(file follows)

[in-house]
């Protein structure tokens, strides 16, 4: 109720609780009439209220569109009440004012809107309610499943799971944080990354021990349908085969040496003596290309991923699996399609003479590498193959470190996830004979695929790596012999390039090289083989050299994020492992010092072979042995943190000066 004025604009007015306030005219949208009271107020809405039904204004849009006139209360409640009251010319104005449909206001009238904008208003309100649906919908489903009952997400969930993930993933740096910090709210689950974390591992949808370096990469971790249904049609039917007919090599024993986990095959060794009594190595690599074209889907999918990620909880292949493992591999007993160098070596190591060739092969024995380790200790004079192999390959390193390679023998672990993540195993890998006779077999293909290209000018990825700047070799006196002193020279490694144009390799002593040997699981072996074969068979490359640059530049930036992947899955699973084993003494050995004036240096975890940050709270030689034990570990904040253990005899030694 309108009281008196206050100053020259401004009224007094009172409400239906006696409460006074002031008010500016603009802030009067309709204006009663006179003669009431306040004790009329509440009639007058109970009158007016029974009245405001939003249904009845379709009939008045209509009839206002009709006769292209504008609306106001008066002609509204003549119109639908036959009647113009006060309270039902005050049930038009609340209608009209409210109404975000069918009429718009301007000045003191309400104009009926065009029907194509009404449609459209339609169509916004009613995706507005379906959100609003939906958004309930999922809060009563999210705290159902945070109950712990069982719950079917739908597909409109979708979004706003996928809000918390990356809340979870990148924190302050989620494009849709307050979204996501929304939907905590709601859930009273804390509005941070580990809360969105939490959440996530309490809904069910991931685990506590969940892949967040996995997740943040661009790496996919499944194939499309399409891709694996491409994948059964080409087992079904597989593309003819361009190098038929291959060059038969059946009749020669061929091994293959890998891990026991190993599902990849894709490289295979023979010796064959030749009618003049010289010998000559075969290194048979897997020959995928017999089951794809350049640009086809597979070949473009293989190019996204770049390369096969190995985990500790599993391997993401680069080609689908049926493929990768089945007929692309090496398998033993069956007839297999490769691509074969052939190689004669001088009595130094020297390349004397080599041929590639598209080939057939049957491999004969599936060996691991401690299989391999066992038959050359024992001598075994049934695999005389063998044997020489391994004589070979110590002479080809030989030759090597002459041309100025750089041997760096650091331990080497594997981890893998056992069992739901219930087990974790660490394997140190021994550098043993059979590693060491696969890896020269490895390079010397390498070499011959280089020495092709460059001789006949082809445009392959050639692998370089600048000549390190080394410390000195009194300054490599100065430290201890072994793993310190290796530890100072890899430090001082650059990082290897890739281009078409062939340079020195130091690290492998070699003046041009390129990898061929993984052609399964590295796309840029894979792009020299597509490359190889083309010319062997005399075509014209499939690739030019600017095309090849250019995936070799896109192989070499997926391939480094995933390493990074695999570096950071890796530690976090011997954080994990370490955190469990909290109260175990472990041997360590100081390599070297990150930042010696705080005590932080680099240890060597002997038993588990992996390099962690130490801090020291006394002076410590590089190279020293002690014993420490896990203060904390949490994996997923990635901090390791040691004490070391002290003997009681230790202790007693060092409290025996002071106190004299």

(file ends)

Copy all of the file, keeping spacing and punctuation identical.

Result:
[in-house]
């Protein structure tokens, strides 16, 4: 109720609780009439209220569109009440004012809107309610499943799971944080990354021990349908085969040496003596290309991923699996399609003479590498193959470190996830004979695929790596012999390039090289083989050299994020492992010092072979042995943190000066 004025604009007015306030005219949208009271107020809405039904204004849009006139209360409640009251010319104005449909206001009238904008208003309100649906919908489903009952997400969930993930993933740096910090709210689950974390591992949808370096990469971790249904049609039917007919090599024993986990095959060794009594190595690599074209889907999918990620909880292949493992591999007993160098070596190591060739092969024995380790200790004079192999390959390193390679023998672990993540195993890998006779077999293909290209000018990825700047070799006196002193020279490694144009390799002593040997699981072996074969068979490359640059530049930036992947899955699973084993003494050995004036240096975890940050709270030689034990570990904040253990005899030694 309108009281008196206050100053020259401004009224007094009172409400239906006696409460006074002031008010500016603009802030009067309709204006009663006179003669009431306040004790009329509440009639007058109970009158007016029974009245405001939003249904009845379709009939008045209509009839206002009709006769292209504008609306106001008066002609509204003549119109639908036959009647113009006060309270039902005050049930038009609340209608009209409210109404975000069918009429718009301007000045003191309400104009009926065009029907194509009404449609459209339609169509916004009613995706507005379906959100609003939906958004309930999922809060009563999210705290159902945070109950712990069982719950079917739908597909409109979708979004706003996928809000918390990356809340979870990148924190302050989620494009849709307050979204996501929304939907905590709601859930009273804390509005941070580990809360969105939490959440996530309490809904069910991931685990506590969940892949967040996995997740943040661009790496996919499944194939499309399409891709694996491409994948059964080409087992079904597989593309003819361009190098038929291959060059038969059946009749020669061929091994293959890998891990026991190993599902990849894709490289295979023979010796064959030749009618003049010289010998000559075969290194048979897997020959995928017999089951794809350049640009086809597979070949473009293989190019996204770049390369096969190995985990500790599993391997993401680069080609689908049926493929990768089945007929692309090496398998033993069956007839297999490769691509074969052939190689004669001088009595130094020297390349004397080599041929590639598209080939057939049957491999004969599936060996691991401690299989391999066992038959050359024992001598075994049934695999005389063998044997020489391994004589070979110590002479080809030989030759090597002459041309100025750089041997760096650091331990080497594997981890893998056992069992739901219930087990974790660490394997140190021994550098043993059979590693060491696969890896020269490895390079010397390498070499011959280089020495092709460059001789006949082809445009392959050639692998370089600048000549390190080394410390000195009194300054490599100065430290201890072994793993310190290796530890100072890899430090001082650059990082290897890739281009078409062939340079020195130091690290492998070699003046041009390129990898061929993984052609399964590295796309840029894979792009020299597509490359190889083309010319062997005399075509014209499939690739030019600017095309090849250019995936070799896109192989070499997926391939480094995933390493990074695999570096950071890796530690976090011997954080994990370490955190469990909290109260175990472990041997360590100081390599070297990150930042010696705080005590932080680099240890060597002997038993588990992996390099962690130490801090020291006394002076410590590089190279020293002690014993420490896990203060904390949490994996997923990635901090390791040691004490070391002290003997009681230790202790007693060092409290025996002071106190004299």